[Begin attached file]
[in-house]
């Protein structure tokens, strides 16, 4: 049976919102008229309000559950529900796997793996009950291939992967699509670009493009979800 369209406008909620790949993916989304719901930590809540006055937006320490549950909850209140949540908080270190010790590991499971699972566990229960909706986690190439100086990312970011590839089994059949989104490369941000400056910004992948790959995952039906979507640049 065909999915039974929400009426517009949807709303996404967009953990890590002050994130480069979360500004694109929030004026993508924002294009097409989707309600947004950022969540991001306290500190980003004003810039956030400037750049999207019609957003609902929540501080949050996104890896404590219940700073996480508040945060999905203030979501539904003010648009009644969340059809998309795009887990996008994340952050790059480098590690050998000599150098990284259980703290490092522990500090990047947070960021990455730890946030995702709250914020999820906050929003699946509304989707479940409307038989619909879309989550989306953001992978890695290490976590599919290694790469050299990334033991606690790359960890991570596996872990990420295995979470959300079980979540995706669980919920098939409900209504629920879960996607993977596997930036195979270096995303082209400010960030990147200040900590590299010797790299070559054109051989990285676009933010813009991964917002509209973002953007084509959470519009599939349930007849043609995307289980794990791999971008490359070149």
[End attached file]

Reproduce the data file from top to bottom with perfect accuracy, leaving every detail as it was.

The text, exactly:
[in-house]
């Protein structure tokens, strides 16, 4: 049976919102008229309000559950529900796997793996009950291939992967699509670009493009979800 369209406008909620790949993916989304719901930590809540006055937006320490549950909850209140949540908080270190010790590991499971699972566990229960909706986690190439100086990312970011590839089994059949989104490369941000400056910004992948790959995952039906979507640049 065909999915039974929400009426517009949807709303996404967009953990890590002050994130480069979360500004694109929030004026993508924002294009097409989707309600947004950022969540991001306290500190980003004003810039956030400037750049999207019609957003609902929540501080949050996104890896404590219940700073996480508040945060999905203030979501539904003010648009009644969340059809998309795009887990996008994340952050790059480098590690050998000599150098990284259980703290490092522990500090990047947070960021990455730890946030995702709250914020999820906050929003699946509304989707479940409307038989619909879309989550989306953001992978890695290490976590599919290694790469050299990334033991606690790359960890991570596996872990990420295995979470959300079980979540995706669980919920098939409900209504629920879960996607993977596997930036195979270096995303082209400010960030990147200040900590590299010797790299070559054109051989990285676009933010813009991964917002509209973002953007084509959470519009599939349930007849043609995307289980794990791999971008490359070149």